Night (noun) 1.the period of darkness between sunset and sunrise...nightfall...the darkness of night; the dark. --Random House Dictionary
So my three “42 Inch Cool White Twinkling LED Snowflake” outdoor Christmas lights returned to action this past Sunday night, after having slumbered away for the past eleven months in my garage. From early December to the first weekend next January, my trio of oversized white plastic flashing hexagons (which can be yours for just $24.99 apiece from Target!) hang from three trees in my front yard. From sundown until midnight, they twinkle away with an otherworldly glow. Not hard to miss.
Tacky? Gaudy? Over the top? To my east I’ve got one neighbor who swears by the understated simplicity of single candles in the windows and a green wreath on the front door illuminated by a spotlight. But then down the street on his front lawn another neighbor plants a life sized plastic blow up Santa Claus striding atop an airplane. Each night Saint Nick inflates and sets down upon a candy cane landing strip. When it comes to holiday lights, I guess beauty is in the eye of the beholder. Yet it this very human impulse to light up the night at the darkest time of the year which fascinates me.
December is finally about the night more than any other month of the year in this part of the world. It is dark and will get darker right up until winter solstice on the 21st. Dusky days diminish in natural light. Even at high noon on a clear December day the quality of sunlight is subdued, slanted and diffuse. We arise in the shadows and come home in the dark. And so in this twelfth month we face a choice: to push back the night, to deny the night and fight or even fear the night or to love the night and all that it brings.
Not easy, for the night and the dark can get a bad rap. It was in a darkened room as children, after all, that we first learned to fear the night with its imagined bumps from under the bed and shadows on the wall. Dark is the absence of light, a negative definition. Thieves forever skulk in the night. Souls full of sin are named as “dark”. It is at night we struggle the most with worries that seem to only fade away with the sunrise and light.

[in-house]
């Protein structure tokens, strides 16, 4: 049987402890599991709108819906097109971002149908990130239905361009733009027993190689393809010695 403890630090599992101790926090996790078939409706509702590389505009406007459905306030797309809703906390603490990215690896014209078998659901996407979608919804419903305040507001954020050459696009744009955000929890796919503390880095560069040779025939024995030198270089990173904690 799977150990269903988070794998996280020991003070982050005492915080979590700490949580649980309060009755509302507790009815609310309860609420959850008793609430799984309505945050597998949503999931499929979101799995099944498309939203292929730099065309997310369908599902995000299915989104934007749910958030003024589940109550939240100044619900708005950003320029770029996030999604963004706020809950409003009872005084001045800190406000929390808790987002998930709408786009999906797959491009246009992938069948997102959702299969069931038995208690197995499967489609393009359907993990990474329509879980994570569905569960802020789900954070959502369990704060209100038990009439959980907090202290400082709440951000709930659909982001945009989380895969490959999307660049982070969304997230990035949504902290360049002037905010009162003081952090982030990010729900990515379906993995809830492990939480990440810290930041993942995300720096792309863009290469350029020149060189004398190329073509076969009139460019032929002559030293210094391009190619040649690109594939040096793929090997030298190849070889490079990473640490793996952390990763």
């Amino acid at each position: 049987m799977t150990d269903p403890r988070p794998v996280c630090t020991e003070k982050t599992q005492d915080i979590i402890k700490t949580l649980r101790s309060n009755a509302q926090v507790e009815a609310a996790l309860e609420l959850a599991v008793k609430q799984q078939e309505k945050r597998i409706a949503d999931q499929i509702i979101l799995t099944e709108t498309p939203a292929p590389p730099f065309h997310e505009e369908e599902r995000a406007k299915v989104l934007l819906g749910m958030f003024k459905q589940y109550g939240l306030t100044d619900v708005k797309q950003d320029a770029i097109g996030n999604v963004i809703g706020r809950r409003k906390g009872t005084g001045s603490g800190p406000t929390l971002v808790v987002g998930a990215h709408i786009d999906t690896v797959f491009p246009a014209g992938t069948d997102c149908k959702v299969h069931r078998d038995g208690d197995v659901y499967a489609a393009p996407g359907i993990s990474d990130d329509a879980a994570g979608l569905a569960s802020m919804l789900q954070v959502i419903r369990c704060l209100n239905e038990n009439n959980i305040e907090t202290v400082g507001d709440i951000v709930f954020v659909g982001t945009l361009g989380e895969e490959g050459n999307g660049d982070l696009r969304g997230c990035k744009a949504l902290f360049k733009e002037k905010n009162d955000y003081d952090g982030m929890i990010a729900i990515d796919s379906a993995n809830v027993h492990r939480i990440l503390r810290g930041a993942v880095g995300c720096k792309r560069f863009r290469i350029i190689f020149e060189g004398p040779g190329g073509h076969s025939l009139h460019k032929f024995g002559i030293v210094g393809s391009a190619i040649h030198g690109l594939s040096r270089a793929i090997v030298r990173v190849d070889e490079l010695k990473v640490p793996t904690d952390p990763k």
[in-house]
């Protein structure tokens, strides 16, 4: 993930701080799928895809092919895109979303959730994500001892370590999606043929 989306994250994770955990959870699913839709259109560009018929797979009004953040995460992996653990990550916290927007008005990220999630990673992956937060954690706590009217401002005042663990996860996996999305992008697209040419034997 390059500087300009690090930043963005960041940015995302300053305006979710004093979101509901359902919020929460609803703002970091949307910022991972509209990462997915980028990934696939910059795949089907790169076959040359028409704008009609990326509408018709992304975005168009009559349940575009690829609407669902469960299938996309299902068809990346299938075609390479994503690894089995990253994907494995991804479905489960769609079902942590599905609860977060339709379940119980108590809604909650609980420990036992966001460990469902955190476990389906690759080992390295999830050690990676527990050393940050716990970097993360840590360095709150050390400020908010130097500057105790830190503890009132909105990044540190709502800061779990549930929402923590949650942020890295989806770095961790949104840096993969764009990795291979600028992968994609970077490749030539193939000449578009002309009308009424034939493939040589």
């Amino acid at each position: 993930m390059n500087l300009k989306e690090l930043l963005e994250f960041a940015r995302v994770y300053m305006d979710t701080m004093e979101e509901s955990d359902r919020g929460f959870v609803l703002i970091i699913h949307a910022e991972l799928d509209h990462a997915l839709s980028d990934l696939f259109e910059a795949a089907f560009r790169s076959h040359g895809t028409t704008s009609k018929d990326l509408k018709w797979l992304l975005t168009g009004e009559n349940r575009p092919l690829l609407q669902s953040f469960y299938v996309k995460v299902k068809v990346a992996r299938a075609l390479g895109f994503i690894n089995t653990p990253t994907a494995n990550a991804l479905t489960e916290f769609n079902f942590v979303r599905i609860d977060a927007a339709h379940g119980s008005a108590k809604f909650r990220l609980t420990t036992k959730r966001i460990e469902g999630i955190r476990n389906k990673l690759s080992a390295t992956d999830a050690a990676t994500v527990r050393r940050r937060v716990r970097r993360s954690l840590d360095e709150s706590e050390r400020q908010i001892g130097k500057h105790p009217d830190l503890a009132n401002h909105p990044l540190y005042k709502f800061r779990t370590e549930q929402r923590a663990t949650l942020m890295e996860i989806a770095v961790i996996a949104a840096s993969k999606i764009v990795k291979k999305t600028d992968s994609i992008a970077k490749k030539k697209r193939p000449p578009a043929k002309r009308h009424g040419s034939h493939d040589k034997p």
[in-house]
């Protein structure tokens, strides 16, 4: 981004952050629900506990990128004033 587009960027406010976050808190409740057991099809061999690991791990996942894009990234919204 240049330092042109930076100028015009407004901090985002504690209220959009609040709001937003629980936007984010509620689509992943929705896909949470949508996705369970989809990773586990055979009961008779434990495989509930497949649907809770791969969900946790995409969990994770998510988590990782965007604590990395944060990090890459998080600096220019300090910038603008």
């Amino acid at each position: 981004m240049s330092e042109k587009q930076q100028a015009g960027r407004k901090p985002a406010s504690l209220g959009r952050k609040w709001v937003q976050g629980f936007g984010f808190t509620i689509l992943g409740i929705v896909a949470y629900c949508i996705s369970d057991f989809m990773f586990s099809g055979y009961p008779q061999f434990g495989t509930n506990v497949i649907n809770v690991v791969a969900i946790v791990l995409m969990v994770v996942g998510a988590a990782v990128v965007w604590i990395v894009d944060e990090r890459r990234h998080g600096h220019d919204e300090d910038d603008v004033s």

But consider the gifts of the dark. It was in the dark God formed us in our mother’s wombs, the dark and warm waters of life. It is on the darkest of night, no moon in sight, no clouds above, when we remember our place in the vast and amazing universe, stars blazing away in an indigo sky. We look up and see the work of the Creator and know everything is made of the same cosmic stuff. The dark reminds us that we need each other: a hand to hold on to, a friend to depend upon, a family to sit with in front of a warming fire on an ice cold night.
The dark is fully democratic. The star I view from the safety of my suburban front porch is the exact same star the homeless man on Boston Common sees. The night reminds me that he needs me and I need him, for together we each live in one miraculous and interdependent world, forever marked by the light and the dark. If we are going to wade into the night, let’s do it together.
There is finally no escaping the dark and the night. It holds us for half of life. It returns every December. It circles around every afternoon or evening. So I say put up all of those holiday lights and then go out and buy even more and hang up those flashing and twinkling and pulsating lights too! Bring it on! Soft and sweet icicle lights that swing from the gutters. Rudolph the Red Nosed reindeer balanced on a rooftop. A Hanukah star all ablaze and Joseph and Mary and baby Jesus camped out too, right on Main Street.
It is all good. It is all light. It is night. In the words of Sarah Williams, from her poem “The Old Astronomer”, “Though my soul may set in darkness, it will rise in perfect light; I have loved the stars too fondly to be fearful of the night.”
See you in the dark.